An Iowa group is featured in a national report on how faith communities are playing a role in the immigration reform movement. The report by the Center for American Progress cites the Decorah Area Faith Coalition and its role in the Agriproccessors immigration raid in Postville.
Reverend Mike Blevins of the Calmar United Methodist Church says the raid brought people of all religions together to help. Blevins says the entire region was “traumatized” but he says one of the things to come out of the raid and how it was conducted is that the Decorah Area Faith Coalition and the Postville Faith Coalition combined to respond to those in need. Blevins says the raid and the work by the churches afterward shed new light on the plight of immigrants.
He says the “grassroots attitude” of people changed as human faces and stories made an “abstract polarized issue one of compelling human suffering, of injustice, of violation of basis biblical and national values.” “So we’ve seen a sea change here,” Blevins said. Blevins says the human side got legislators talking about the issue. He says the impact has gone beyond northeast Iowa.
Blevins says they have received support in Postville and Decorah from all over the world as St. Bridges in Postville had to raise $8,000 a month to support the one thousand people that were left “destitute” as a result of the raid. “The pain of the raid has become the promise of reform as the stories have become more visible,” Blevins says. Blevin says the faith coalitions plan to follow up on their prayer service in February with another in November that will continue to address the issue.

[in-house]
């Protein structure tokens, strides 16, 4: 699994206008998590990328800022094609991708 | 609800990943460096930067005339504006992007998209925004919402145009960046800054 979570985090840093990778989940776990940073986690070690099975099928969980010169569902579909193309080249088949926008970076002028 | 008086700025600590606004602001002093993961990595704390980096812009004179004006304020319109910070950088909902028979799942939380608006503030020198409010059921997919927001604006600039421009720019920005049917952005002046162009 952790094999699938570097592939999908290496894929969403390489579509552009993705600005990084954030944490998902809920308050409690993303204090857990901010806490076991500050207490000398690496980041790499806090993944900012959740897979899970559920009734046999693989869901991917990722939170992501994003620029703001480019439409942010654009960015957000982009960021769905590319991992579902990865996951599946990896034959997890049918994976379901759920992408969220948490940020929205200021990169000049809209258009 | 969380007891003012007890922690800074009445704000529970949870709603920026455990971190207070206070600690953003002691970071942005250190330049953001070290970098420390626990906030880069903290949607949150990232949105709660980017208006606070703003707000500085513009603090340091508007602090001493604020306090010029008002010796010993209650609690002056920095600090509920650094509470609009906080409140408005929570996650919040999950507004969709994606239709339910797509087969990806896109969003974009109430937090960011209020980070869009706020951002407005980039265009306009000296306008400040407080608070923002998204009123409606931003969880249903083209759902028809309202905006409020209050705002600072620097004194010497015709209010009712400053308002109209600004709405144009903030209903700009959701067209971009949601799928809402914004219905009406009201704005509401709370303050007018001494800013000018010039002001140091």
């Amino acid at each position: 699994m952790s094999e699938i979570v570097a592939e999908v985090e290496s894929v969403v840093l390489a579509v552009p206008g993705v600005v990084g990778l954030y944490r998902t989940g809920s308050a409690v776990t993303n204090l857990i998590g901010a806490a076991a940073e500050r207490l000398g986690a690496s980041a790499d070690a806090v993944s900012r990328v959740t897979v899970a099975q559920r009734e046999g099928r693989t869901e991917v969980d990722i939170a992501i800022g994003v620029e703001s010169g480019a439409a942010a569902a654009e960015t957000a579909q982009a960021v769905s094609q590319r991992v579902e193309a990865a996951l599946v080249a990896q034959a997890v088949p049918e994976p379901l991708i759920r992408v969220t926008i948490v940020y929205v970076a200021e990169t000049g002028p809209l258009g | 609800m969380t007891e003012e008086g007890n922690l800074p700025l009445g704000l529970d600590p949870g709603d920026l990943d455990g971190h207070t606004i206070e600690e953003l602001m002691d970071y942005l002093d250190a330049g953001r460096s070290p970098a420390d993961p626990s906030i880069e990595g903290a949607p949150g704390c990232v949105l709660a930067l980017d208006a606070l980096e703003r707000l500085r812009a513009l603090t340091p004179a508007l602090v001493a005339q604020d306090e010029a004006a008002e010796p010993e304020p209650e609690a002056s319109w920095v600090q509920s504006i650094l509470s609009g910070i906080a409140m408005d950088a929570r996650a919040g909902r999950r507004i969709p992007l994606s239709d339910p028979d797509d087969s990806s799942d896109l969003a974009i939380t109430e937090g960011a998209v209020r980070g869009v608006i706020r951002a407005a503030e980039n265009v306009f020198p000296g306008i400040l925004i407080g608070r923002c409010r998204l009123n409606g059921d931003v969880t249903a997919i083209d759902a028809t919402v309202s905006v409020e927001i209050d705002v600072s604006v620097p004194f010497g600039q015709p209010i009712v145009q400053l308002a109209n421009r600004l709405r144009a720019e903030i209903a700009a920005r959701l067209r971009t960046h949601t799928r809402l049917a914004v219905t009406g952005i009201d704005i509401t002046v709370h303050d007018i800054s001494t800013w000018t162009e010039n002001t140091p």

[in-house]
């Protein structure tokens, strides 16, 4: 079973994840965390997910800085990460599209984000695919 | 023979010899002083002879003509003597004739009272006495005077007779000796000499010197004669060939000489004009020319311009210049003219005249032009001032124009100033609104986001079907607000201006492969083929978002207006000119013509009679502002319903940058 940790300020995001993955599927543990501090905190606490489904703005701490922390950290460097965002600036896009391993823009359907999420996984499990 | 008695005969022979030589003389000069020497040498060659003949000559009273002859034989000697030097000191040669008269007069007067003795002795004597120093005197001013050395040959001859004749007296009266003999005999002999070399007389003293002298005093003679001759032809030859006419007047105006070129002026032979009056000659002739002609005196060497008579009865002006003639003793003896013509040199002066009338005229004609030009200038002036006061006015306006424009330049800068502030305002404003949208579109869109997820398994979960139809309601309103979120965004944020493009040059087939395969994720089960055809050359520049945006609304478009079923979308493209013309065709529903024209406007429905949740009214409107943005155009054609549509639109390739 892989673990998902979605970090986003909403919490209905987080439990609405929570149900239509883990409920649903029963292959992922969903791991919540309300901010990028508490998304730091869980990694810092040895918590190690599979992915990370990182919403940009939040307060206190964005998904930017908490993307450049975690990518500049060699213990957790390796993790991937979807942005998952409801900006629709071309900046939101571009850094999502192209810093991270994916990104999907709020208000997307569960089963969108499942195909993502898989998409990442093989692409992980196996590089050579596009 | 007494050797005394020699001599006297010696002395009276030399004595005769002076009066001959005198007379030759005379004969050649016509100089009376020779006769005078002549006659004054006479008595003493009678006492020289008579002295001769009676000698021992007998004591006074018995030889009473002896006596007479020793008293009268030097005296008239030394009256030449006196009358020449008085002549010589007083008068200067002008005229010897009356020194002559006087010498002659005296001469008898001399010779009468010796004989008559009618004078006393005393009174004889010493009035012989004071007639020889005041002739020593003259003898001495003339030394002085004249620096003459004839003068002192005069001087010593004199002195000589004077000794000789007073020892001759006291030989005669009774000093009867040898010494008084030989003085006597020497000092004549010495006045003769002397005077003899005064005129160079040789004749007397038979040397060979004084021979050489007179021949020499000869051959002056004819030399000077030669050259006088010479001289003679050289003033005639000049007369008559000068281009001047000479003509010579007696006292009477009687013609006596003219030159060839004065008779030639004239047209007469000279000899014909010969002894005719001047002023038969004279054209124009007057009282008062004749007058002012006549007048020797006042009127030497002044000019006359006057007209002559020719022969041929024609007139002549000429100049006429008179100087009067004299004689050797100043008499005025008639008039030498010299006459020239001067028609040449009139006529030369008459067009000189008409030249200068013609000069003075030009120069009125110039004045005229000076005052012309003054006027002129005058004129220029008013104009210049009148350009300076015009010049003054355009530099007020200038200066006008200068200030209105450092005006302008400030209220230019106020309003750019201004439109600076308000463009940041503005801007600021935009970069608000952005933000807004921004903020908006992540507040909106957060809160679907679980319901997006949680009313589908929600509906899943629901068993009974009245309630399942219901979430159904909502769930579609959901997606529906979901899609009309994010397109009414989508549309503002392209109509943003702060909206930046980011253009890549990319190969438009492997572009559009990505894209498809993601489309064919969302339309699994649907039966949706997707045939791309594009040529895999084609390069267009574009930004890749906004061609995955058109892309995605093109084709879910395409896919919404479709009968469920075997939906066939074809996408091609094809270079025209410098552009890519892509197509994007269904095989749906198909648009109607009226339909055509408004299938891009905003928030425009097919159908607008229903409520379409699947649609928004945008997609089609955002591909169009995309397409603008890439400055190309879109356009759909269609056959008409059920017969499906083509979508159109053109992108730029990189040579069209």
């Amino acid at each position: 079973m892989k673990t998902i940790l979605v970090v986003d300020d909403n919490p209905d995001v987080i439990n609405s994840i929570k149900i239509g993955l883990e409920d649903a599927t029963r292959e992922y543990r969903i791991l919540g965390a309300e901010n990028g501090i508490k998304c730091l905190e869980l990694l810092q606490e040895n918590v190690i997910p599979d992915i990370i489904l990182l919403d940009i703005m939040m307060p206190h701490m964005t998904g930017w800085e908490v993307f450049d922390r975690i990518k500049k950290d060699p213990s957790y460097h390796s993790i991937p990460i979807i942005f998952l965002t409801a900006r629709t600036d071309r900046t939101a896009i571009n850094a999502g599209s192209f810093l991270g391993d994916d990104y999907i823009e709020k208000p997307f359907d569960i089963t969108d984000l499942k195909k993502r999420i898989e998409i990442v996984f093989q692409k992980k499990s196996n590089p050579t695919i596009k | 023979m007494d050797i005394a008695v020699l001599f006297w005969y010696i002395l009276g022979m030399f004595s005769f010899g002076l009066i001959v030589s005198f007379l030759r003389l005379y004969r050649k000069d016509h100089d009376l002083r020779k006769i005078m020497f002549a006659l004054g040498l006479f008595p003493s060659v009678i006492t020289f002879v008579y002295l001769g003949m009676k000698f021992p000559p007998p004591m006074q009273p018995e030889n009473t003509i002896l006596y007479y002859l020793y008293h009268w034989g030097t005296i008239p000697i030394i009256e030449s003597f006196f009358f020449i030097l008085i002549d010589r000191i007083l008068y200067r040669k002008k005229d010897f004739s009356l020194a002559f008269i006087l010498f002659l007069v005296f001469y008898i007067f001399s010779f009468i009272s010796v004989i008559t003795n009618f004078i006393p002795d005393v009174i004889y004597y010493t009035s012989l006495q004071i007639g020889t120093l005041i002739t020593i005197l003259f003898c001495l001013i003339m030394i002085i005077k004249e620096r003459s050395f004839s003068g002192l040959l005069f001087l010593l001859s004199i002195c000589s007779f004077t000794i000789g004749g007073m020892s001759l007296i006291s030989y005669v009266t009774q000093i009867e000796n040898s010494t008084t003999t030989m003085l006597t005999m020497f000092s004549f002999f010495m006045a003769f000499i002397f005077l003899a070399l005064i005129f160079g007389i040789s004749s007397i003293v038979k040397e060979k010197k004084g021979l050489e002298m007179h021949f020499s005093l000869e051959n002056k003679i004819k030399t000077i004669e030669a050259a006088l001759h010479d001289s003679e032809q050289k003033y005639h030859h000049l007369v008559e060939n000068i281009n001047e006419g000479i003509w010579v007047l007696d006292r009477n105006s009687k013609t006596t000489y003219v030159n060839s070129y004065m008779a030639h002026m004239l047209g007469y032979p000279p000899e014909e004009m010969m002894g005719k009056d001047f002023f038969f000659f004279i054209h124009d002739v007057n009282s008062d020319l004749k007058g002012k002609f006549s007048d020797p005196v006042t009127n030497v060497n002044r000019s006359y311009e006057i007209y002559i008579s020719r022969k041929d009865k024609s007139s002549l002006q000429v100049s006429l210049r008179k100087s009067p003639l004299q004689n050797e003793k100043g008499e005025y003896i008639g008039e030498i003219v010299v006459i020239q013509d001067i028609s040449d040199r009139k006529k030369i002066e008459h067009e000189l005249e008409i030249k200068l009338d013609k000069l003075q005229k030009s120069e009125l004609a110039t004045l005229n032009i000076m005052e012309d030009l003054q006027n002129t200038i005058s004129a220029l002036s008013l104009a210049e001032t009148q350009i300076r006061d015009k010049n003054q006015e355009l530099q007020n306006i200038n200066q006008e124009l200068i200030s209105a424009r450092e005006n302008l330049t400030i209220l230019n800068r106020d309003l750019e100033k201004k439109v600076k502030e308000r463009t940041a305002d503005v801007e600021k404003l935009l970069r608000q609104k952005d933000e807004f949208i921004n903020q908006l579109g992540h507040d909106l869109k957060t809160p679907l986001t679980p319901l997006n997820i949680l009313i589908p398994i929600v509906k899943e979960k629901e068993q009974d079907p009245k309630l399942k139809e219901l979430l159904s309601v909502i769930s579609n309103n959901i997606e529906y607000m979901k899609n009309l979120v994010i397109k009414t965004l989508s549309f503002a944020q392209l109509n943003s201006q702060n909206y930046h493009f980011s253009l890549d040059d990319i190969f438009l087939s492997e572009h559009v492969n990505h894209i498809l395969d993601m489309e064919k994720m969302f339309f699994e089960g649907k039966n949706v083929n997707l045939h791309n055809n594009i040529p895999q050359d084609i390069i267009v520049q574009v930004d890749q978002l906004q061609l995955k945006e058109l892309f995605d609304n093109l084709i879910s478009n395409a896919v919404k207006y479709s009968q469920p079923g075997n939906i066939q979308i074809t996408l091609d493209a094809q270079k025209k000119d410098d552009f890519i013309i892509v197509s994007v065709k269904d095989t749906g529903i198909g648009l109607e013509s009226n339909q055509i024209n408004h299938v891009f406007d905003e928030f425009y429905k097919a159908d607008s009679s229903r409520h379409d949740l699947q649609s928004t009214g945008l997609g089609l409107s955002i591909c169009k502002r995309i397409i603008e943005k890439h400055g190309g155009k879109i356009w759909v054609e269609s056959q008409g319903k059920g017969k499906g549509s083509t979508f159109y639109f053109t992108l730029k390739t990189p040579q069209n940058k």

Blevins says they will continue to emphasize the “humanity of our neighbors and to overcome some of the hostility that we have seen in town hall meetings over the issue of healthcare.” So he says they will have a town hall potluck to talk celebrate their diversity. Belvins says Decorah has a heavy Norwegian population, one that celebrates that heritage. You can see more in the report ” Loving Thy Neighbor: Immigration Reform and Communities of Faith” on the Center for American Progress website.